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Timber Frame Basement

 
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Good Afternoon,
I'm new here so please forgive me as I learn to use the site (yes tips and help are greatly appreciated).
I inherited the family cabin in the mountains of Northwestern South Carolina. Currently, the cabin sits on black locust logs that have been holding up the house for going on 50 years and there is no sign of rot or insect damage at all. Time has settled the foundation to a point where the house needs to be jacked up and releveled. Since the cabin is going to be jacked up I have been thinking about digging out from underneath to build and close in a basement/ understory.
So here is my question, what does anyone think of my idea of building a (for lack of a better way of saying it) post and beam frame underneath from Black Locust? I know when dried it can be tough to work with or so I have been told.
1) The cabin sits on the side of a mountain of hard packed red clay.
2) I intend to install concrete footers that will exceed current local code.
3) My original thought was steel but the more I think about it naaa.
4) Back wall and partial side wall (subterranean) will be concrete block  w/ local stone veneer (eventually)
5) remaining 2 & 3/4  walls will either be Appalachian dovetail notched logs or conventional framed board and batten rough cut lumber of some species maybe locust or cypress?
I have been planning this out in my head for years and now is the time to do while I am still able to. I look forward to any helpful comments and questions. Thanks in Advance!
P.S. I have 2 acres of dense forest with Red and White Oak, Southern Yellow and White Pine, Poplar and probably a few other species to take down so if anybody is a sawyer with a portable mill or has recommendations in the 29664 zip code USA area let me know.
 
garden master
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Hi Wallace, welcome to permies.

My thoughts on your basement project is to check the shrink/swell of the soil that your basement walls will be holding back. Soils shrink and swell based on how dry or saturated with water they are. The soils expand and contract each year. Some soils, when saturated, can become flowable- think mudslides. The USDA has a web soil survey site that contains tons of data on nearly all the soil in the united states. Among that, they have some data regarding suitability for excavating and building basements based on the kind of soil at your cabin site. While it won't offer engineering guidelines on what kind of basement walls are necessary to hold back the earth, I think it's a good start. Their website is:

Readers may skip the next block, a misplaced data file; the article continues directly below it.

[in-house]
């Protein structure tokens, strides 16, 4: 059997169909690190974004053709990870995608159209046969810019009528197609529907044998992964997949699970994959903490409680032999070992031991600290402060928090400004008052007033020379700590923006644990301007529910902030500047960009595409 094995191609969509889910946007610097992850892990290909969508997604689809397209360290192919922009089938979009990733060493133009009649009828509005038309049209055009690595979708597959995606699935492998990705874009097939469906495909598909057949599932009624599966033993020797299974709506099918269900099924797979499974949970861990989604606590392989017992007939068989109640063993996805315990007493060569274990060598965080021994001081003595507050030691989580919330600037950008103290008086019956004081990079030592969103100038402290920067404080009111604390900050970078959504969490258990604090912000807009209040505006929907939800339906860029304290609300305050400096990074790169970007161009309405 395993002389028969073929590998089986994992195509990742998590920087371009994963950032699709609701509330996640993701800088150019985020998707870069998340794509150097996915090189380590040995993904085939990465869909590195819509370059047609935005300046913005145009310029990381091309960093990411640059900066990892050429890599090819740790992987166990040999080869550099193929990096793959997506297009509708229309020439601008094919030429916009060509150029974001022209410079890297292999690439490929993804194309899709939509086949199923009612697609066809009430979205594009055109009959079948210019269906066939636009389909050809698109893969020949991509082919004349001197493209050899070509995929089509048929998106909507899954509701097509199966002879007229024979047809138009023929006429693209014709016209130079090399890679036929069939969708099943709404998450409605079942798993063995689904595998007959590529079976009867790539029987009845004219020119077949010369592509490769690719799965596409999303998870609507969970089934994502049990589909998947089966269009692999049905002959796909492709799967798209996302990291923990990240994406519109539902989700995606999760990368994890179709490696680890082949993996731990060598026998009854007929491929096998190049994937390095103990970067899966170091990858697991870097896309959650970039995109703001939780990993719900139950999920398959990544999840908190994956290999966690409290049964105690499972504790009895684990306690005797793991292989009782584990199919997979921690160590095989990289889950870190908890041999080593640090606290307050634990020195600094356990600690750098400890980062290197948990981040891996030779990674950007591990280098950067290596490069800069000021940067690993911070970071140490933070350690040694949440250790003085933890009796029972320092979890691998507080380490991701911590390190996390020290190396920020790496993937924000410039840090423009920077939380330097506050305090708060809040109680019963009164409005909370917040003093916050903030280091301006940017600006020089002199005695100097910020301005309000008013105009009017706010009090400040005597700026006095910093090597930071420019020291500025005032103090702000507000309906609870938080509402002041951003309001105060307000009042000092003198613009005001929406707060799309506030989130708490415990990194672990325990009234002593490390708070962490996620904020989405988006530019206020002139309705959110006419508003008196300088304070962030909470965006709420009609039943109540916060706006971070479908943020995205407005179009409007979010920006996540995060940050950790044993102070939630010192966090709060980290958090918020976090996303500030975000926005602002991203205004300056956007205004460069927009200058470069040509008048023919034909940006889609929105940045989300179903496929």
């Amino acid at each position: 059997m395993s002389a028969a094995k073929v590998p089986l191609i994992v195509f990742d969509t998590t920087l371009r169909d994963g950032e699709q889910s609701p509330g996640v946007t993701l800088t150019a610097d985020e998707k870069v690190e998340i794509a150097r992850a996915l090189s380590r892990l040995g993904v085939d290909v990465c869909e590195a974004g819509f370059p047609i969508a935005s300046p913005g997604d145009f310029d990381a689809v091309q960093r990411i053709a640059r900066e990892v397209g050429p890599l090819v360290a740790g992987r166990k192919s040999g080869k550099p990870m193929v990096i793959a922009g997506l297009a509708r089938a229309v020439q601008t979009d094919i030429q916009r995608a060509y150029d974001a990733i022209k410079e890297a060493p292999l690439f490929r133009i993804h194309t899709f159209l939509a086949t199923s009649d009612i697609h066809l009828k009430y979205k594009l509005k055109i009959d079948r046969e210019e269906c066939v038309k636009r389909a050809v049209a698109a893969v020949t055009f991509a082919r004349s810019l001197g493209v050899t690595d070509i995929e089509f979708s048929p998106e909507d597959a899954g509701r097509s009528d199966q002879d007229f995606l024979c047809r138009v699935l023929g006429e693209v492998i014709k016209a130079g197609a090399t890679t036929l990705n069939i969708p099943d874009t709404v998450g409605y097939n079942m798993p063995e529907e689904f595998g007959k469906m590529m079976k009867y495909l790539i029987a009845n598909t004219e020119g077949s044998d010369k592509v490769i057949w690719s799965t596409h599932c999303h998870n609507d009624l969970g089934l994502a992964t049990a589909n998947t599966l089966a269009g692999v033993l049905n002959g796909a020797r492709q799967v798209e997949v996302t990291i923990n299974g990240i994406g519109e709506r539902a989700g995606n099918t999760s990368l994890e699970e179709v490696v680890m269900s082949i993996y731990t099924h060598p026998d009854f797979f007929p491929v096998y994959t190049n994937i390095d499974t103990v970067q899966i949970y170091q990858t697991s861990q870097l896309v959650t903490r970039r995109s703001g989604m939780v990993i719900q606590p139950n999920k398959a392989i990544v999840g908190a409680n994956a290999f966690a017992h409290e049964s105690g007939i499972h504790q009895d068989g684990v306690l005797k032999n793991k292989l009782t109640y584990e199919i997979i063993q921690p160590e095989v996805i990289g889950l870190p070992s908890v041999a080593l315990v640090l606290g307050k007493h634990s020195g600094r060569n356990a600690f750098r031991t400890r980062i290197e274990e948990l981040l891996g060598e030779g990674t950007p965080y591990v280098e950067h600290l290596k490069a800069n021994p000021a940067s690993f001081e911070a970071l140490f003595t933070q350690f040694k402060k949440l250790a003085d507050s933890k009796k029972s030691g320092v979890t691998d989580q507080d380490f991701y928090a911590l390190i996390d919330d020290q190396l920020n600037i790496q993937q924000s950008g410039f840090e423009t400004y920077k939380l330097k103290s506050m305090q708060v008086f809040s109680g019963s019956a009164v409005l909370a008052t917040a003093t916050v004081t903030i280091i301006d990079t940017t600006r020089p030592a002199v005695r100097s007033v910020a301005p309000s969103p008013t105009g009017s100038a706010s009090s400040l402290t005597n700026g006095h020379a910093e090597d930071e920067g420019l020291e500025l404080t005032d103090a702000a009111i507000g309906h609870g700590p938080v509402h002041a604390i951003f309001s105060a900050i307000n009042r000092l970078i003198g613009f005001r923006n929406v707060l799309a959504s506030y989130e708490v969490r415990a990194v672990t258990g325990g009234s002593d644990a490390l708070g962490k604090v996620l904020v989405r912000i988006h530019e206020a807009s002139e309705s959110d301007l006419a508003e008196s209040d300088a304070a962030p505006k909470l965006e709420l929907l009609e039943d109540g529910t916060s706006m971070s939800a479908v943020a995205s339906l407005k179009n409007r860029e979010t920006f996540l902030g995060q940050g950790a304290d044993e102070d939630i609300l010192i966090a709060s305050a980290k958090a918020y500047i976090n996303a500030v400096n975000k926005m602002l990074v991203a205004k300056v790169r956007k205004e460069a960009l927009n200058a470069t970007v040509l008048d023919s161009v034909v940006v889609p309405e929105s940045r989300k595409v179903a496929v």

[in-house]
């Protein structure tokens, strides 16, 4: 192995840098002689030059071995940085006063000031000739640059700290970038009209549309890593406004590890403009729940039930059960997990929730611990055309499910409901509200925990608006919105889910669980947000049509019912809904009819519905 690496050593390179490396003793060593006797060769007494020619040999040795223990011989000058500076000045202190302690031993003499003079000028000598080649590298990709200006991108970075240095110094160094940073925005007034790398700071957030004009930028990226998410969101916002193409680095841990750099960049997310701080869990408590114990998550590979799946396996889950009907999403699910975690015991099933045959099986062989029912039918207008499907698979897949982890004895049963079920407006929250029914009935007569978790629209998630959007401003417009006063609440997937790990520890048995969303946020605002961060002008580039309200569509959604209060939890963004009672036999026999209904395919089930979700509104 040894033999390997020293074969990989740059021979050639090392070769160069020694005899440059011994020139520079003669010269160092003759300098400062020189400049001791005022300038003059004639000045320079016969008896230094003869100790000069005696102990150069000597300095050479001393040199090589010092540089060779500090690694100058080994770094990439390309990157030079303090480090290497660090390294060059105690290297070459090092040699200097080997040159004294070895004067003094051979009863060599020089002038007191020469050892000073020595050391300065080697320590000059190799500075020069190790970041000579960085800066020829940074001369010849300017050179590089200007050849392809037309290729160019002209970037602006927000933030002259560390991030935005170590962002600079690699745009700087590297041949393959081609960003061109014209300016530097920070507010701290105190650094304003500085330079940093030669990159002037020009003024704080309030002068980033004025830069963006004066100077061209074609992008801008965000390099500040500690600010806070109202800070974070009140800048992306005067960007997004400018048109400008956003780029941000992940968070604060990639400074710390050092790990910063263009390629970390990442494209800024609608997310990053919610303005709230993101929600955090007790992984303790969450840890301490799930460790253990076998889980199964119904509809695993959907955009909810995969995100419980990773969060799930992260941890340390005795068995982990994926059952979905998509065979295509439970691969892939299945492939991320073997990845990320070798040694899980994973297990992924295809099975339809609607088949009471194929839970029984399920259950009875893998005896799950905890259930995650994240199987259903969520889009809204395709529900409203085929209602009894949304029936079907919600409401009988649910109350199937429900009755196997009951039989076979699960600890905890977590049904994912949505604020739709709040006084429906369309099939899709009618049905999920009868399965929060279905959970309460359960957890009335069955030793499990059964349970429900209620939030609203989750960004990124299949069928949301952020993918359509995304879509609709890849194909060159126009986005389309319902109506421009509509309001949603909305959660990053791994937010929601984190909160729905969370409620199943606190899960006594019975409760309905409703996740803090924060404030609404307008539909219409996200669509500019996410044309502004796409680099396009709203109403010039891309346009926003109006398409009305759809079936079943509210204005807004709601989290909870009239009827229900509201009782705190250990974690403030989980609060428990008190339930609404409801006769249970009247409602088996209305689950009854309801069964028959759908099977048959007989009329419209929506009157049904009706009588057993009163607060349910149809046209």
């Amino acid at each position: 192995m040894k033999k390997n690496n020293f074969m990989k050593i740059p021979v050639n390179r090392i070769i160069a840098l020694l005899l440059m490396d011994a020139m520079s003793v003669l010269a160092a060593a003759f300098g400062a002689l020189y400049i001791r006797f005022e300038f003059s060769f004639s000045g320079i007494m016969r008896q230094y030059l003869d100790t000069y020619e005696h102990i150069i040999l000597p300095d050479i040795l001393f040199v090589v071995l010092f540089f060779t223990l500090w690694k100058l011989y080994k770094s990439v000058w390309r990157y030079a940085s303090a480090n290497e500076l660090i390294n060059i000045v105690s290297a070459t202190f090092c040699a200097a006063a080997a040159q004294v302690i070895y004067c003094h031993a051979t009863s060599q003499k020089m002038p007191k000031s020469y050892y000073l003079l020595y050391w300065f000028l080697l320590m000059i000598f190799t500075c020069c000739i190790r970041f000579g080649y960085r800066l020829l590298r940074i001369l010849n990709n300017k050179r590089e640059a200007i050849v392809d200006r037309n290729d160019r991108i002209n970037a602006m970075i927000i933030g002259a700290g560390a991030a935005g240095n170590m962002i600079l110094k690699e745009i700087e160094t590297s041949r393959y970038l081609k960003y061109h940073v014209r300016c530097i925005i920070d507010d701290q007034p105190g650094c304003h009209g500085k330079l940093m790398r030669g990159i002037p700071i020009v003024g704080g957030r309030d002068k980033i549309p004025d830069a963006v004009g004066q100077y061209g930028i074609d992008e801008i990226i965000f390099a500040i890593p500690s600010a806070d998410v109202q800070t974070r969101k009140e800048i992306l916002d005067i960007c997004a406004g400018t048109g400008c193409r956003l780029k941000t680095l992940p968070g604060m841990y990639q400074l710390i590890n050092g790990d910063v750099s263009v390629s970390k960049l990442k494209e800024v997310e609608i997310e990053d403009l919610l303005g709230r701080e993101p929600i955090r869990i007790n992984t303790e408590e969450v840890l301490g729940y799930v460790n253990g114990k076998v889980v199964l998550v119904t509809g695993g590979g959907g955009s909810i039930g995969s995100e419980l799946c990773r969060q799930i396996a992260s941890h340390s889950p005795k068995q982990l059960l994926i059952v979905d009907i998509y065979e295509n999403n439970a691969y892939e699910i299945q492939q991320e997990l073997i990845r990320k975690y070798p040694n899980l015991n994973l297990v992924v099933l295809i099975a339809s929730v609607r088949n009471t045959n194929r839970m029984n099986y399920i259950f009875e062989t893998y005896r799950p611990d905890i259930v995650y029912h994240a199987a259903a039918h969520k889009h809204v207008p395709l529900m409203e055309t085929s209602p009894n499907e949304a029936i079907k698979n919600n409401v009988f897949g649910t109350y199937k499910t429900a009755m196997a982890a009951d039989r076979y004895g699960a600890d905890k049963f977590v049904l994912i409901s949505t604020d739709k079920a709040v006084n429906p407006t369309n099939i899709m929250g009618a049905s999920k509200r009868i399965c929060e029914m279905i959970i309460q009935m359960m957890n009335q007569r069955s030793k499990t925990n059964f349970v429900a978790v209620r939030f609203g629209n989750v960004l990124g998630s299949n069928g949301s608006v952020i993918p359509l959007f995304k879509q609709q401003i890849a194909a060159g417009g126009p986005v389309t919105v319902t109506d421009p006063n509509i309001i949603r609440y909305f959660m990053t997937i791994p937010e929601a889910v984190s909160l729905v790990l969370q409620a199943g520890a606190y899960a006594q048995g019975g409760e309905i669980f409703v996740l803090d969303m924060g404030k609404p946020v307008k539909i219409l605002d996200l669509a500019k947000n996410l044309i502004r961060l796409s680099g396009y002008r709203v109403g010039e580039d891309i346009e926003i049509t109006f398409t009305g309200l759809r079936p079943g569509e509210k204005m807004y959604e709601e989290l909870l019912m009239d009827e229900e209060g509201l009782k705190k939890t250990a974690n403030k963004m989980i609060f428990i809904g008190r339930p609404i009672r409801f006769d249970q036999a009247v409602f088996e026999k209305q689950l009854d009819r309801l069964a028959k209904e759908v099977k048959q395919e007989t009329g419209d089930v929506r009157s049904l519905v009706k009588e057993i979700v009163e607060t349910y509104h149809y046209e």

https://websoilsurvey.sc.egov.usda.gov/App/HomePage.htm

 
pollinator
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no timber in moist zones!!!
 
Wallace Crosby
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Thanks James for the link. I am planning to put in a french drain to combat saturation.
 
gardener
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If the locust posts have stayed upright for 50 years on a hillside, I would say the soil is pretty stable for basement building.

It sounds like you are talking about raising the cabin enough that the new basement would be above grade on at least one side. As long as the underground portions are masonry of whatever sort, I think locust timber framing or log walls would be fine for the rest. Locust reaching below grade might be fine for your lifetime, but would eventually decay and cause the cabin to be destroyed. It's your choice whether to focus on your use or the very long-term existence of the building.
 
Wallace Crosby
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If the locust posts have stayed upright for 50 years on a hillside, I would say the soil is pretty stable for basement building.


Glenn, Thanks for your reply. Yes and kinda yes. The posts are indeed upright. The problem is, since my father died in 1988, nobody has kept up tweaking the level of the floor. My dad would occasionally go to a post, usually a corner and jack it up and either add a stone or a shim and lower it back down to level. I have attached a couple of pictures. One is the underside showing a post and the other is a stone. All that post is sitting on is one or in some cases two stones (thick) which make up the footer, if you will. Also the rim joist you can see behind the water tank the house actually sits about 6" ( to about) 24'+/- above grade on that side. To the left of the of the blue tank is the low side and there is already a cement block water diversion wall on the east corner to keep rain from rolling under the house and it does a great job. to the right and behind the camera point of view to the left (uphill) corner clearance is 3-4' and behind me to my right clearance is about 14-15'.
My plan:
1) Is to dig out the low corner (forward left) and build up the behind right to a finished ceiling height of 10'. If I pour a slab floor I will install radiant floor heat powered by a fireplace (so if anyone has plans already for how to do that I would love to know this too).